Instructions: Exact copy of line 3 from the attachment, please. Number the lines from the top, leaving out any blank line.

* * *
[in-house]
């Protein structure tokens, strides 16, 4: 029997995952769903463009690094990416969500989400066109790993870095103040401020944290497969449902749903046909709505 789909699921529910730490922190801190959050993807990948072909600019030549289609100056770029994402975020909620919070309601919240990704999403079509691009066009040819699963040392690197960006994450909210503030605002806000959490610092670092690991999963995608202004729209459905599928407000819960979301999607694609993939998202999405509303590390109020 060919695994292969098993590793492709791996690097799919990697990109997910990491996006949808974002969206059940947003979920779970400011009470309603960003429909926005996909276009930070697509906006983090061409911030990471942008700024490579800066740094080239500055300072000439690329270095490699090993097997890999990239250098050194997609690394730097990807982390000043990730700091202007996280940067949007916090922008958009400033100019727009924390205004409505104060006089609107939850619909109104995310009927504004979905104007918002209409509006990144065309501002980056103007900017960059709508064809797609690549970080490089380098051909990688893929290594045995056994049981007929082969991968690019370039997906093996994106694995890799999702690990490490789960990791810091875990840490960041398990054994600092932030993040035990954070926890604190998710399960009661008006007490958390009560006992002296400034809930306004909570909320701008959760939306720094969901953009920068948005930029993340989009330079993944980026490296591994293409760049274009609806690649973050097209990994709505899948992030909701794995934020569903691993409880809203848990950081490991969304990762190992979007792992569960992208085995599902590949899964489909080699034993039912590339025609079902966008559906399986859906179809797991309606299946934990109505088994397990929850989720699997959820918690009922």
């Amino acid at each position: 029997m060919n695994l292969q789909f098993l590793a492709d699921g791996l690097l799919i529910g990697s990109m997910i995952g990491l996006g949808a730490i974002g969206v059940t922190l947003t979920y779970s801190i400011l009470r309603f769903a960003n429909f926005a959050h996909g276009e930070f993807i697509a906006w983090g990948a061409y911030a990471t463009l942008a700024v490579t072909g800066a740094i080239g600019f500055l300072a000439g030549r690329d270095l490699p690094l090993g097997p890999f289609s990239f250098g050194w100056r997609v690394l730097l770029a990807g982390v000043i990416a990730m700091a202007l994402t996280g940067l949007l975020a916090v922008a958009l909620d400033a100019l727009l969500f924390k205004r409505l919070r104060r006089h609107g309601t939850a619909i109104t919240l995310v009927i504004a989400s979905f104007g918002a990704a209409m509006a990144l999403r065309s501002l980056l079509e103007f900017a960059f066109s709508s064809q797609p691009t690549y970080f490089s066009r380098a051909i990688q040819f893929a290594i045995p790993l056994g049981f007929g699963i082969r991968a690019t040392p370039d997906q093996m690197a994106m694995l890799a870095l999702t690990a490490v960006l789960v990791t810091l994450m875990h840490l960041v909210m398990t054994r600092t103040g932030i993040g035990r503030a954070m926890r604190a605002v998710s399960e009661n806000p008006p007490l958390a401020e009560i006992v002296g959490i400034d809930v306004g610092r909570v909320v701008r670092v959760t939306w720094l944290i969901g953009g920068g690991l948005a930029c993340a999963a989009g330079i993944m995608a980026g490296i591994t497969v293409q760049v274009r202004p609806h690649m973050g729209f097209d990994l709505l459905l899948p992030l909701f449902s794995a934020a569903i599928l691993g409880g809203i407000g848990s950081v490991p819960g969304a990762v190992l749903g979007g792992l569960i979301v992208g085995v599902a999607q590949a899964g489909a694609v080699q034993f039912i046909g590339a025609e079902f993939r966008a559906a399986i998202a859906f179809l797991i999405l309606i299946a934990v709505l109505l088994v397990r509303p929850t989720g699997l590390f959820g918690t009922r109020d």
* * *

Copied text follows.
């Amino acid at each position: 029997m060919n695994l292969q789909f098993l590793a492709d699921g791996l690097l799919i529910g990697s990109m997910i995952g990491l996006g949808a730490i974002g969206v059940t922190l947003t979920y779970s801190i400011l009470r309603f769903a960003n429909f926005a959050h996909g276009e930070f993807i697509a906006w983090g990948a061409y911030a990471t463009l942008a700024v490579t072909g800066a740094i080239g600019f500055l300072a000439g030549r690329d270095l490699p690094l090993g097997p890999f289609s990239f250098g050194w100056r997609v690394l730097l770029a990807g982390v000043i990416a990730m700091a202007l994402t996280g940067l949007l975020a916090v922008a958009l909620d400033a100019l727009l969500f924390k205004r409505l919070r104060r006089h609107g309601t939850a619909i109104t919240l995310v009927i504004a989400s979905f104007g918002a990704a209409m509006a990144l999403r065309s501002l980056l079509e103007f900017a960059f066109s709508s064809q797609p691009t690549y970080f490089s066009r380098a051909i990688q040819f893929a290594i045995p790993l056994g049981f007929g699963i082969r991968a690019t040392p370039d997906q093996m690197a994106m694995l890799a870095l999702t690990a490490v960006l789960v990791t810091l994450m875990h840490l960041v909210m398990t054994r600092t103040g932030i993040g035990r503030a954070m926890r604190a605002v998710s399960e009661n806000p008006p007490l958390a401020e009560i006992v002296g959490i400034d809930v306004g610092r909570v909320v701008r670092v959760t939306w720094l944290i969901g953009g920068g690991l948005a930029c993340a999963a989009g330079i993944m995608a980026g490296i591994t497969v293409q760049v274009r202004p609806h690649m973050g729209f097209d990994l709505l459905l899948p992030l909701f449902s794995a934020a569903i599928l691993g409880g809203i407000g848990s950081v490991p819960g969304a990762v190992l749903g979007g792992l569960i979301v992208g085995v599902a999607q590949a899964g489909a694609v080699q034993f039912i046909g590339a025609e079902f993939r966008a559906a399986i998202a859906f179809l797991i999405l309606i299946a934990v709505l109505l088994v397990r509303p929850t989720g699997l590390f959820g918690t009922r109020d």